Bodies for Birth is first and foremost a fitness company, but it’s so much more than that. It’s your village and your source for connection and resources in the community.  It’s Maura’s firm belief that women deserve to be supported holistically throughout pregnancy and postpartum.

I have enjoyed working with Maura, professionally for the past year. She is passionate and knowledgeable in her work and takes amazing care of our shared clients. Maura is sharing with us this week about the benefits of interval training for labor.

Interval Training for Labor Preparation

While there is so much we can’t control in labor and delivery, we can control how we prepare our minds and bodies.

With that said, this specific preparation looks so different for each one of us. For some of us, that’s attending classes, for others, it’s reading books, having conversations or asking questions. Despite the variable means of preparation, there’s tremendous comfort from knowing deep down that you have done whatever you consider to be your necessary work.

At Bodies for Birth we use a combination of modalities, but rely heavily upon interval training: bursts of higher intensity work followed by efficient, intentional recovery before beginning to work again.

This is in an effort to mimic the work of contractions–a time of sustained effort followed by efficient recovery…repeat, repeat, repeat and in labor…repeat again and again.

The mental and physical preparation allows for the opportunity to recognize the body’s innate ability to work exactly as it was designed and to recover with ease, noticing heart rate and respirations slow with the use of diaphragmatic breathing.

These repeated experiences can provide comfort, peace and resolve as you welcome labor and the uncertainty of it all.

workout-1931107_1920While we don’t pretend that we have any control over a labor or delivery experience or outcome, our goal is to constantly be adding tools to your toolbox. Each squat, each interval and guided visualization, each time you practice your breathing you are adding these tools.

And you won’t know which tools you will call upon during labor until the time comes, but the more tools you have, the better your coping will be. The greater confidence you will have that you are and have all that you need to meet the challenge.

Interval training is a vital component of this training and an essential in the labor preparation toolbox.

While the effortful work is important to train the cardiorespiratory system, to gain stamina and confidence in your body’s ability to perform the work, the magic happens during the recovery between the effortful work.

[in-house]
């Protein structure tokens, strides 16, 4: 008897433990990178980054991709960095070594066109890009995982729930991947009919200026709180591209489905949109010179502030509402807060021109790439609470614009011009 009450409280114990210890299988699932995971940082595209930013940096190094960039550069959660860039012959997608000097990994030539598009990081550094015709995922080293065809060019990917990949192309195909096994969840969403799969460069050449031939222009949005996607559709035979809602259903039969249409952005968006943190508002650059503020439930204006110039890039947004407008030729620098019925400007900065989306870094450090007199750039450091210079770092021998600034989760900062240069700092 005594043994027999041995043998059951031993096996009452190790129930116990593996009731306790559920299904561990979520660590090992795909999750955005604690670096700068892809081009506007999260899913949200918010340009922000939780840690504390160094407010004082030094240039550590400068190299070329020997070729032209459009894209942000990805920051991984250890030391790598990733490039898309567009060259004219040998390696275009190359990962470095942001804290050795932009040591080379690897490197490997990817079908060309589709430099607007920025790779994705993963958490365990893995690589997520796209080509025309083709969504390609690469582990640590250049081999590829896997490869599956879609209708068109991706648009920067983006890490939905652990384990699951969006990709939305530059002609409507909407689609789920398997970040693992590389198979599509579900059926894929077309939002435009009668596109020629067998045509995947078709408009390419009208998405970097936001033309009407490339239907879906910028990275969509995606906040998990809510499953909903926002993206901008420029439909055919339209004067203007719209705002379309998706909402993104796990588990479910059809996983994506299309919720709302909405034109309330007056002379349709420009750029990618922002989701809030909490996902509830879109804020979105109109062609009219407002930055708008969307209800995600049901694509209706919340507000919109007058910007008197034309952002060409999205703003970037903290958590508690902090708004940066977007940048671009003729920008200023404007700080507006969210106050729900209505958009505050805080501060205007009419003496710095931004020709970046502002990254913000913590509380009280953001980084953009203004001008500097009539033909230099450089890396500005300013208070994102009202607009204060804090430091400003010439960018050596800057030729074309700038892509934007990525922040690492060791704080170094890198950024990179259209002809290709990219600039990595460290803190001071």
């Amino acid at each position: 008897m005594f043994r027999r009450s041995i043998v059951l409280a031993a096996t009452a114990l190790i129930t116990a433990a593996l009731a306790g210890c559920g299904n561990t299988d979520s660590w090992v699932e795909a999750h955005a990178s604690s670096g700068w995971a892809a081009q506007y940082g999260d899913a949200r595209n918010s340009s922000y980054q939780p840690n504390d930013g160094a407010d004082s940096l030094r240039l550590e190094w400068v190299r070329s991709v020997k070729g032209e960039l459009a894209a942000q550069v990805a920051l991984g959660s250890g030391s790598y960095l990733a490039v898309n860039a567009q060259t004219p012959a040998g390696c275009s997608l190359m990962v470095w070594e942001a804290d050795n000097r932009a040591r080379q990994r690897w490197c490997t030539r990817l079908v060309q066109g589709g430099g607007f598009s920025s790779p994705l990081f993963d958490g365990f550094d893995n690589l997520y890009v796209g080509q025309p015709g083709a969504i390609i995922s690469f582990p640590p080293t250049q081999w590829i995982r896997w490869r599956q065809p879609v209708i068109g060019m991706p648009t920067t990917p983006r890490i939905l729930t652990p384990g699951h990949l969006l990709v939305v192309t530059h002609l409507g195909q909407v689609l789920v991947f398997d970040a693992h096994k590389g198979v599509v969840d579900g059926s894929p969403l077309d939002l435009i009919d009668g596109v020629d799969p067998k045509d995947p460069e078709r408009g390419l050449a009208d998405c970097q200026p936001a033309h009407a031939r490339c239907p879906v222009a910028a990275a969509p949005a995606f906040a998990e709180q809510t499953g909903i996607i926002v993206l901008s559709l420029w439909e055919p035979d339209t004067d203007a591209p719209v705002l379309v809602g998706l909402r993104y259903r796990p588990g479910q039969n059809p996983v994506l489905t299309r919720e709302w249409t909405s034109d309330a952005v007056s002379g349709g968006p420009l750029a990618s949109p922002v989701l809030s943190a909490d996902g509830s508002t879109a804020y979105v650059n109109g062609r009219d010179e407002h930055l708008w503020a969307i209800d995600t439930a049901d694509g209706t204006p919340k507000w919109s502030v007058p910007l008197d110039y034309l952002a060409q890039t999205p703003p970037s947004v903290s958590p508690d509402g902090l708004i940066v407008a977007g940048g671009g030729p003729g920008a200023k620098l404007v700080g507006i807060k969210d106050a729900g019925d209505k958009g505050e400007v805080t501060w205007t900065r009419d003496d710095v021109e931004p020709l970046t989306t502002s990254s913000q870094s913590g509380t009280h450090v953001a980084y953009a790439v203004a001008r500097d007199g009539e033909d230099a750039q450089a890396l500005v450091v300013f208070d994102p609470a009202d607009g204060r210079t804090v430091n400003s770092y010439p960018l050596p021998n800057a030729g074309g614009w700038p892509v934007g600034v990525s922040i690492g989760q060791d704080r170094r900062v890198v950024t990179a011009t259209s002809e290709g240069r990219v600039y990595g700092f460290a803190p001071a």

This is the interlude where the true preparation occurs, an opportunity to practice becoming efficient at recovery so that you can approach the next round of effortful work; ie: a contraction with renewed focus, energy and calm.

In class, we can often be heard saying, “and then, you turn it off. Just like a light switch. The work ends and you recover. Not ruminating on what’s passed or anticipating what’s coming next. Use your diaphragmatic breath to simply settle into this present moment of recovery. Right here. Right now.”

And what do we hear from clients and providers?

That Bodies for Birth clients really know how to recover in labor, that they have mental and physical resilience, a certain confidence in their abilities that translates into enhanced coping in labor.

Ideally, this endures right on into postpartum and motherhood.

Group Class (Photo Credit_ Benjamin Benschneider_The Seattle Times)
(Photo Credit: Benjamin Benschneider/The Seattle Times)

So, what does interval training look like?

  • It can take the form of strength training or a low-impact aerobic style intervals.
  •  A strength training interval might include: body weight squats, stationary lunges or chest presses with a resistance band.
  • Aerobic-style intervals might include: marching in place with arms moving up and down overhead, repeated stepping up and down from a low step or moving side to side with swinging arms.
  •  If this all feels like too much coordination or aerobics just isn’t your thing, intervals can be incorporated into a walk, into lap swimming or work on the elliptical or other piece of cardio equipment. Swimming works particularly well as each lap can feel like an interval, followed by rest at the end. Hills also lends themselves easily to this sort of natural interval work.
  • Generally we advise beginning with an equal work to rest ratio; for example, begin with 30 seconds of effortful work followed by 30 seconds of recovery. Repeat up to three times.
  • The effortful work initially should be around a level “5” on a scale of 1-10 (10 being your max…which we never approach in pregnancy).
  • If this level of effort begins to feel easy, you may increase the ratio of work i.e.: 45 seconds of work to 30 seconds of recovery, perhaps approaching a level 6-7 on the exertion scale.
  • As you progress, notice the time it takes you to recover, notice your level of exertion throughout, not exceeding a level 6-7. In other words, you should be able to talk throughout the work.
  • Add short bouts of interval training into your routine and focus on the recovery between the work, always returning to your diaphragmatic breath.
  • With practice, notice how efficiently your body begins to recover and take great comfort in all of the preparation and your body’s ability to work exactly as designed.